A report published on 22nd December by SafeLives highlights the unique difficulties faced by older people experiencing domestic abuse.
‘Safe Later Lives’, highlights the unique difficulties faced by older people experiencing domestic abuse.
This Christmas, many older people will be living in fear of those who are supposed to love and care for them. Approximately 120,000 over 65s will have suffered abuse in the last year.
Domestic abuse has a devastating impact on all victims and survivors, but intersecting factors such as age, class, ethnicity, sexuality and disability can also affect their experiences. Research studies and awareness raising campaigns often focus on younger people, perpetuating the false assumption that domestic abuse ceases to exist beyond a certain age.
This report provides a focus on this historically ‘hidden’ group, which is essential to tailoring appropriate and effective services for those who need support.
Diana Barran, SafeLives CEO, said: “It’s important to recognise that there is no ‘typical’ victim of domestic abuse – victims and perpetrators can be of any age and background. At this time of year people are rightly concerned with older people dealing with loneliness; we must also remember those who live in fear of the loved ones they depend on.”
Of the older adults that are visible to services, 25% have lived with abuse for more than 20 years.
Older people are also more likely to suffer from health problems, reduced mobility or other disabilities. For many older victims of domestic abuse, their perpetrator is also their carer.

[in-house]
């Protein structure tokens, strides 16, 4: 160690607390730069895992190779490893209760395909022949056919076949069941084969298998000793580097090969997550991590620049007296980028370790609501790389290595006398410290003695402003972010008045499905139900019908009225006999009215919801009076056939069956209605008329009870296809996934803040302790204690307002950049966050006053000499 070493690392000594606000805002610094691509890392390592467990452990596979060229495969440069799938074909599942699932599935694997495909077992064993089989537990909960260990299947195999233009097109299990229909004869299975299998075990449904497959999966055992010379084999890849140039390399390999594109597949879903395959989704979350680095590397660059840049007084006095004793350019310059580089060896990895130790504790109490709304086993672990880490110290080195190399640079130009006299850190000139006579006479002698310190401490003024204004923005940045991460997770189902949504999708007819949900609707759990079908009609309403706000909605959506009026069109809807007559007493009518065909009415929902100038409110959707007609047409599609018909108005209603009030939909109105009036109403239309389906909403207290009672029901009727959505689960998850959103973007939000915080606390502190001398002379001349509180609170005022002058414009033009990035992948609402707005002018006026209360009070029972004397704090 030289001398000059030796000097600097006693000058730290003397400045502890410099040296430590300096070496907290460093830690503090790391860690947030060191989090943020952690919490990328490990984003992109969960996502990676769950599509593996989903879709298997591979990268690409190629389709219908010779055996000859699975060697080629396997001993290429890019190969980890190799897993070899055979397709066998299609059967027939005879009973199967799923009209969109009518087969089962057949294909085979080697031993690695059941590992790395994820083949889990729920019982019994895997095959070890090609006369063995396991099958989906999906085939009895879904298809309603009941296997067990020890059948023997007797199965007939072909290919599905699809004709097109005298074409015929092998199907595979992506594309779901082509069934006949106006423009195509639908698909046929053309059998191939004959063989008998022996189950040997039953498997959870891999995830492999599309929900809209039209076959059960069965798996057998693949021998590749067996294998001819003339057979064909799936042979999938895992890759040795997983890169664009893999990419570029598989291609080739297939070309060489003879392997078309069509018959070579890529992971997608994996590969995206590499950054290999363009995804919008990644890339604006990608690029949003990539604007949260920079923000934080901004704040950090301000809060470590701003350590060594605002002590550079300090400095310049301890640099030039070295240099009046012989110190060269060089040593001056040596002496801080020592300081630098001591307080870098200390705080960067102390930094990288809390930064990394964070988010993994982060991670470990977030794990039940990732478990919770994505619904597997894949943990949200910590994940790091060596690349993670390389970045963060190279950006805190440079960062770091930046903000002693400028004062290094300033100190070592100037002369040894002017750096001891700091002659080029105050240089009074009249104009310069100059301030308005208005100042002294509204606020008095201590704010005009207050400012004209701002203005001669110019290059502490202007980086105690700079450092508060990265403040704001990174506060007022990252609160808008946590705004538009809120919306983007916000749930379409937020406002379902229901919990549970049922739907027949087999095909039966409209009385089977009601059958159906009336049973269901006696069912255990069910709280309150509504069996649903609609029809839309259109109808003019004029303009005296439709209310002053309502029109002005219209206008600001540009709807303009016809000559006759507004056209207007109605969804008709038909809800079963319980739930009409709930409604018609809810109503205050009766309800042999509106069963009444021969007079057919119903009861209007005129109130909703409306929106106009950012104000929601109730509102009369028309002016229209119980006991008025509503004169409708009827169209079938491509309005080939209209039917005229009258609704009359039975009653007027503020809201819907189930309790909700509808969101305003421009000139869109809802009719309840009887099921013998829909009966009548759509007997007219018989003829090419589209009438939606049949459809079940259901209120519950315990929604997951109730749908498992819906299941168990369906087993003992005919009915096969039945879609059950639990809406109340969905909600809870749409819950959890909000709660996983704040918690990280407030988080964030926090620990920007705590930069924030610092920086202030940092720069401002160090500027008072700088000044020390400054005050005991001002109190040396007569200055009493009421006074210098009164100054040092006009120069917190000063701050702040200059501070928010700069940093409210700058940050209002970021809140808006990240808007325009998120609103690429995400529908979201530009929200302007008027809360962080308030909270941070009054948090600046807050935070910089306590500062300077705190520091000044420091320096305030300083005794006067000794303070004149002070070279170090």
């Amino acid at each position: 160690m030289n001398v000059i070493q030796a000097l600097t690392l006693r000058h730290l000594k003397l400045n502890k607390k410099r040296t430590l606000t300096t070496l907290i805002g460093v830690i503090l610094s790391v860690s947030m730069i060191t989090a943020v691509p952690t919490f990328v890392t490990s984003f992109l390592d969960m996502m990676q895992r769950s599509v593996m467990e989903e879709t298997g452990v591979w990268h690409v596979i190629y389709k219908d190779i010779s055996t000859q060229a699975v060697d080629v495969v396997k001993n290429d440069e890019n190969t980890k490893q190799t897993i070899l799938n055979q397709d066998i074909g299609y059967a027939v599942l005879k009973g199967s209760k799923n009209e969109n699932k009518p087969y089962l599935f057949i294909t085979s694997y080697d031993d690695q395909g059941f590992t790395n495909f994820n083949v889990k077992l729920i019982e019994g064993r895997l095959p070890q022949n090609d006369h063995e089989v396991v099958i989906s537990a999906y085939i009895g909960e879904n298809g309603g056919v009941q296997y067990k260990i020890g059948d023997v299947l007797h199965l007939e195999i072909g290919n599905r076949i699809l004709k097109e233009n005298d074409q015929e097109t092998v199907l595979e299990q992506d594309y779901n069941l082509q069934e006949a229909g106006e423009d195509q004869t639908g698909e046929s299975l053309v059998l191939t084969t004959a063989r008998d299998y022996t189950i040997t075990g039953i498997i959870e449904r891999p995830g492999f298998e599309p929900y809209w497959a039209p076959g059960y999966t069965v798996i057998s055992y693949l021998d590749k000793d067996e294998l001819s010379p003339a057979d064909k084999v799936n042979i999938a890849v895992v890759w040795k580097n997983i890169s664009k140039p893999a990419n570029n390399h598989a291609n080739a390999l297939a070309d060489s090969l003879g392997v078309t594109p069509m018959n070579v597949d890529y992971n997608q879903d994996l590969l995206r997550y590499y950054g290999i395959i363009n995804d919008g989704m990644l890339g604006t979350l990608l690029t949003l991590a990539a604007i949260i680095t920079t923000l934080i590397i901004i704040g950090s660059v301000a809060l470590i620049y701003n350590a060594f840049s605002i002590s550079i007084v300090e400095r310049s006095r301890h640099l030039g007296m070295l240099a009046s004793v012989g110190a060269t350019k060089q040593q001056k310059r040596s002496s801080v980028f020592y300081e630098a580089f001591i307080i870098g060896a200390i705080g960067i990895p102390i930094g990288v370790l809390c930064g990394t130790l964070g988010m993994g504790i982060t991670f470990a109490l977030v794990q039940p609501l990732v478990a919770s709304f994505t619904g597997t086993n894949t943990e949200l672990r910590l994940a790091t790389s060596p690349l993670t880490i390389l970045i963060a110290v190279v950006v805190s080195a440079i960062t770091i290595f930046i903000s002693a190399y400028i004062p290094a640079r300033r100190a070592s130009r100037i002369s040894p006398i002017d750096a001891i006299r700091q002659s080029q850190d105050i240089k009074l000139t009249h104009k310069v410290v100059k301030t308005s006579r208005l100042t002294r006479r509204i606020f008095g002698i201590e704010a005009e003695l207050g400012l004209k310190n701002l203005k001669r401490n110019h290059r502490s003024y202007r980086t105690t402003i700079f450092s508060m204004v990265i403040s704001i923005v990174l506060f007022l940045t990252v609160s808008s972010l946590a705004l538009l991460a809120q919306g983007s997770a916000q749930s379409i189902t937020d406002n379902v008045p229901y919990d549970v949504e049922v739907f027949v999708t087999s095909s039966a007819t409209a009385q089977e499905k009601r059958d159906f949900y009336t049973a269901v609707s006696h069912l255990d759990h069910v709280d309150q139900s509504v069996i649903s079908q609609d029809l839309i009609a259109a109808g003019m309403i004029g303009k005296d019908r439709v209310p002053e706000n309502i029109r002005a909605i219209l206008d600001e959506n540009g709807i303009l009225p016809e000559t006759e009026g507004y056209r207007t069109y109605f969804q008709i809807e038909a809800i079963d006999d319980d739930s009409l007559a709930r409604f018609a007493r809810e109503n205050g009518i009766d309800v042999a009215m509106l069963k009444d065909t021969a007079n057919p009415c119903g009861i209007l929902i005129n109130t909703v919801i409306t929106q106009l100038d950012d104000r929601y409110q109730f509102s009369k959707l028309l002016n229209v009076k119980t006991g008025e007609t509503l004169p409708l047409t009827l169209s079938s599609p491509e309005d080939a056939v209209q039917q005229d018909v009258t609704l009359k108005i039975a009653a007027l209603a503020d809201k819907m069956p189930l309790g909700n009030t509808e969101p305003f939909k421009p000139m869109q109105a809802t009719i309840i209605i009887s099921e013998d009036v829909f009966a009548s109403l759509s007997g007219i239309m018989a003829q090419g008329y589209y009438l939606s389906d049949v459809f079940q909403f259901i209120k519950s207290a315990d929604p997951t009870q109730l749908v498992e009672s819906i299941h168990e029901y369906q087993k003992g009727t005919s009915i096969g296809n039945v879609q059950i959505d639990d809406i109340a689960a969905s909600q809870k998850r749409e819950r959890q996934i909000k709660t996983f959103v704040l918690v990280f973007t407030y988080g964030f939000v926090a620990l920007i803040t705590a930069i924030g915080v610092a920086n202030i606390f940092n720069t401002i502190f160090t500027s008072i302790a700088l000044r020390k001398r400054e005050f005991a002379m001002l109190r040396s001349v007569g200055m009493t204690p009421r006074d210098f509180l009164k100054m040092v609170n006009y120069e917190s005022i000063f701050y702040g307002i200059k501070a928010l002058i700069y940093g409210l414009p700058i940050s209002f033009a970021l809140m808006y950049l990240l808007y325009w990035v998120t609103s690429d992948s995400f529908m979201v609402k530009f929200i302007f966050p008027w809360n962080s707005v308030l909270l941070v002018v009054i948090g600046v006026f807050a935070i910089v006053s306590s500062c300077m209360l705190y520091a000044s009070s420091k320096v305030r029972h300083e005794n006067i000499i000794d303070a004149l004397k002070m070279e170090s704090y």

44% of older victims supported were experiencing abuse from an adult family member, compared to 6% of younger victims.
Older victims are much more likely to still be living with the perpetrator following intervention than those under 60 (32% compared to 9%).
Statistics show that older women are less likely to leave an abusive relationship than younger women, and pressuring them to do so can lead to a sense that victims aren’t being listened to.
Older victims are likely to have grown up in a time when it would not have been deemed socially acceptable to discuss matters that occurred behind closed doors. Interviews show that for older women there has been a lack of formal and informal networks of support, which leads to the perception that there is nothing they can do to better their situation – so they remain hidden from services.
Asking for help
No one should live in fear of the person they depend on. Social care services need training to understand the dynamics of abuse in a caring relationship.
Services should target older people with messages that empower them to recognise their situation as abuse, and raise awareness of support available.
Specialist, targeted support works – one survivor said of a specialist service for older women: “their navigation steered me in the right direction legally, professionally and emotionally. They were listeners, they were helpful, they were available and most of all made you feel welcomed and very understood.”
We need to listen to what older victims tell us they need. Support must be specialist and tailored to keep older people safe.
“I think when we were growing up fighting / arguing was seen as part of a relationship and I was not aware that I could get help. Talking to my doctor really opened my eyes and I think older people should be encouraged to talk to their doctors about abuse as they already to talk to their doctor about other things. I think doctors should spend more time talking to their patients.”
For more information or to get help contact England and Wales National Domestic Abuse Hotline: 0808 2000 247 http://www.nationaldomesticviolencehelpline.org.uk/